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Brand New Audi A6

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What's Hot

Exquisite fit and finish, large-car interior space.

What's Not

CVT transmission off the pace, diesel ‘thrum’.


The ‘affordable’ A6 has the airs and graces of a stately saloon.

Overall Rating

On The Road
Value For Money


Country of Origin
$78,900 (plus on-road costs)
4 Cylinders
130 kW / 380 Nm
Constantly Variable Transmission


ANCAP Rating
Side for 2nd Row Occupants (rear), Head for 2nd Row Seats, Side for 1st Row Occupants (Front), Driver, Passenger, Head for 1st Row Seats (Front)


L/100 km
132 g/km

Towing and Luggage

Luggage Capacity
Towing (braked)
Towing (unbraked)

Samantha Stevens | Jul 16, 2012 | 0 Comments


Vehicle Style: Prestige large sedan
Price: $78.900 (plus on-roads)
Fuel Economy (claimed): 5.0 l/100km
Fuel Economy (tested): 7.1 l/100lm



The new Audi A6 is bigger, leaner and lovelier to look at, and kicks off with both a 2.0-litre TFSI petrol and this, the 2.0-litre TDI diesel.

At $78,900 plus on-road taxes and charges, the TDI is just $1k more than the TFSI, but the strong diesel gives it a little more urgency than its petrol equivalent.

It is up against some stiff competition in this class, with BMW, Mercedes-Benz, Jaguar and even Volvo all throwing their hats into the stretched executive sedan ring.

And in some areas, such as interior fit and finish, design and refinement, the big Audi excels.

In fact, the A6 does everything well, as one would expect from both Audi and an $80k car.

But is it exciting? Dynamic? Well, no...



Quality: Like all offerings from Audi, the fit and finish is absolutely superb. The dash gets the new pop-out LCD screen (with accompanying MMI touch-pad) for all car controls, sat-nav and camera, which adds a sense of occasion to the start-up every time.

All surfaces are soft-touch and shut-lines are regimentally accurate.

Comfort: The base car gets leather with electronic front seats and excellent lumbar adjustment, all equating to a plush, comfortable, and ergonomically ‘right’ driving position.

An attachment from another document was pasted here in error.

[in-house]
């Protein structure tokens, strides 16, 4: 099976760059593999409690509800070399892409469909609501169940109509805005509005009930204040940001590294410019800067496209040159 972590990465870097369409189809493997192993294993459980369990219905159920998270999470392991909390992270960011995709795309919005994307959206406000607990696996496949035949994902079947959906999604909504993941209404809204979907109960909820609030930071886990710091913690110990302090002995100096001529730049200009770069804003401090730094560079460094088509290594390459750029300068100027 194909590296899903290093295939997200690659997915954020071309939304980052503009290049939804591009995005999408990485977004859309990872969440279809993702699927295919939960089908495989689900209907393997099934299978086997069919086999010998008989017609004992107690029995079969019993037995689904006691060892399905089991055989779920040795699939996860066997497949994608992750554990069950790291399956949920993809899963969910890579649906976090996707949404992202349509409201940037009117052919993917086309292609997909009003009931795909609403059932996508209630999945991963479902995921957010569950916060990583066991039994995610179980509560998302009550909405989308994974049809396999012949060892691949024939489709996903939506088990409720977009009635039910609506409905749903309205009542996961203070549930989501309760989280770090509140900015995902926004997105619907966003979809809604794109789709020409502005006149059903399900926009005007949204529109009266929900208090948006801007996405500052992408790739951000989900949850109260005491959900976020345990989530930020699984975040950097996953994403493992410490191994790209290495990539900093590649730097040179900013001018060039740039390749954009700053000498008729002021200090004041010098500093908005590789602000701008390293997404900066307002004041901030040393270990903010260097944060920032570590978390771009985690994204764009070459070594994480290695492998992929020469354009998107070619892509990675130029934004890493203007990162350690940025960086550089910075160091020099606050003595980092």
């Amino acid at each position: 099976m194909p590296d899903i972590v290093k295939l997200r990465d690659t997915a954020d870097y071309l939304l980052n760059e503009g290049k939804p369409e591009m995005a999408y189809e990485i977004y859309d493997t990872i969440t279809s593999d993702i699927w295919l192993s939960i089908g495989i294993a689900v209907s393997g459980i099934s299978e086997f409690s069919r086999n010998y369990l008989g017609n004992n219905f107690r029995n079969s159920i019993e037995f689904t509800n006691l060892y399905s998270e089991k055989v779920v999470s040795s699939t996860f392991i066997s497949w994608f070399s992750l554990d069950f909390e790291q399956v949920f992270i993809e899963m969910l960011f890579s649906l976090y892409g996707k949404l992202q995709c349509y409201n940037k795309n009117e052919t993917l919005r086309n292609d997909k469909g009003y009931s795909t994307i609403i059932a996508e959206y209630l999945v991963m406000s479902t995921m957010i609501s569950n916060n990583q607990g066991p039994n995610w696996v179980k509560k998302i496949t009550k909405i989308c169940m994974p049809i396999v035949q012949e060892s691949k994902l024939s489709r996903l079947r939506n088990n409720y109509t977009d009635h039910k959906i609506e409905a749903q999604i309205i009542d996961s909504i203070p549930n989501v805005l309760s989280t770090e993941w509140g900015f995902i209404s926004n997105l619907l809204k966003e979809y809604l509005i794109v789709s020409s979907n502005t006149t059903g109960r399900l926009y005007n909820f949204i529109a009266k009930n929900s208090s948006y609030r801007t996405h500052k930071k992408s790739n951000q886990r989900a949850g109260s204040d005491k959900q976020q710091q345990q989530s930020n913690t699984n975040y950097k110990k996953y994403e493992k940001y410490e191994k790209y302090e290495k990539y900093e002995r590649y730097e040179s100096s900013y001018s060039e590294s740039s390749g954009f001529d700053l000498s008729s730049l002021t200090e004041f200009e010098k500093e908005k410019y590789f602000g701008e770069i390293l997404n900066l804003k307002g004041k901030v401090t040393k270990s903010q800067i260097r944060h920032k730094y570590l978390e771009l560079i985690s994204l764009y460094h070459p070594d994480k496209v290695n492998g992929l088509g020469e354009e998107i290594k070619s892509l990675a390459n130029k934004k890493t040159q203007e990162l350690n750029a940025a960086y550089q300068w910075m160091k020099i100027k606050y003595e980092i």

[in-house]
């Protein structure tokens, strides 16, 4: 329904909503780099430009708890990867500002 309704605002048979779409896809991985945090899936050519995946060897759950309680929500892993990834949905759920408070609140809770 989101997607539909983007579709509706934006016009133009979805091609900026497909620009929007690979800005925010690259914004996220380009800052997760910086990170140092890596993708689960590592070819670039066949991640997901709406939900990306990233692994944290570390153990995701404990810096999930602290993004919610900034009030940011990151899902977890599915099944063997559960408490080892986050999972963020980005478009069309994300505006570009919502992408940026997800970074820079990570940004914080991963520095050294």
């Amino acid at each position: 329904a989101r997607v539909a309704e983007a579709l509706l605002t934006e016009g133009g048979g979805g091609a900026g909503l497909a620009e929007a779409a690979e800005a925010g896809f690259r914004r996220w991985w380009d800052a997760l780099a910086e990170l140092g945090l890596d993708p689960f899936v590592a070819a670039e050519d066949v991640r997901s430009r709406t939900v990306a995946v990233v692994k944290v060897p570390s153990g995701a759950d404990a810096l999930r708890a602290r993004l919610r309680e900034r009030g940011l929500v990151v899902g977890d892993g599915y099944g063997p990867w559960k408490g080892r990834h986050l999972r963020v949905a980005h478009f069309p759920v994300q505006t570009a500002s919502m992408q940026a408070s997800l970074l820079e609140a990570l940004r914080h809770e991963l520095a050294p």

The backseat in this latest A6 benefits from a longer wheelbase, making for ample foot and knee-room. Rear seats are also wide, well-shaped and comfortable.

Equipment: The LCD infotainment display with Audi MMI touch-pad is standard; it features sat-nav, Bluetooth, trip computer, audio, tyre-pressure monitoring, and front and rear parking-cameras.

There is keyless entry and start, cruise control, dual-zone air-con, and 10-speakers for the stereo.

Unfortunately, the options list is a big one, and can really send the showroom price northward. Some features such as seat-heaters ($891), four-zone air-con ($1390), auto folding mirrors ($490) and anti-theft alarm ($980) should really be standard in an $80k car.

Storage: The boot is large with good access, opening up to 995 litres with the split-fold seats down, or 530 litres with the seats-up.



Driveability: To match its stately looks, the A6 offers a quiet and relaxed drive, if somewhat sedate. The 130kW/380Nm four-cylinder has reasonable get-up-and-go, especially once on the move, and is untroubled by hills, but the A6 is no hot-shoe express.

The aluminium bonnet, doors and fenders lighten the car, which weighs in at a creditable 1575kg, and results in a tiny fuel consumption of 5.0 l/100km on official figures and a four-star green rating.

Auto stop-start is standard and switchable, and it works quickly, though the engine firing up is more noticeable in 2.0-litre guise than in the larger-capacity A6 variants.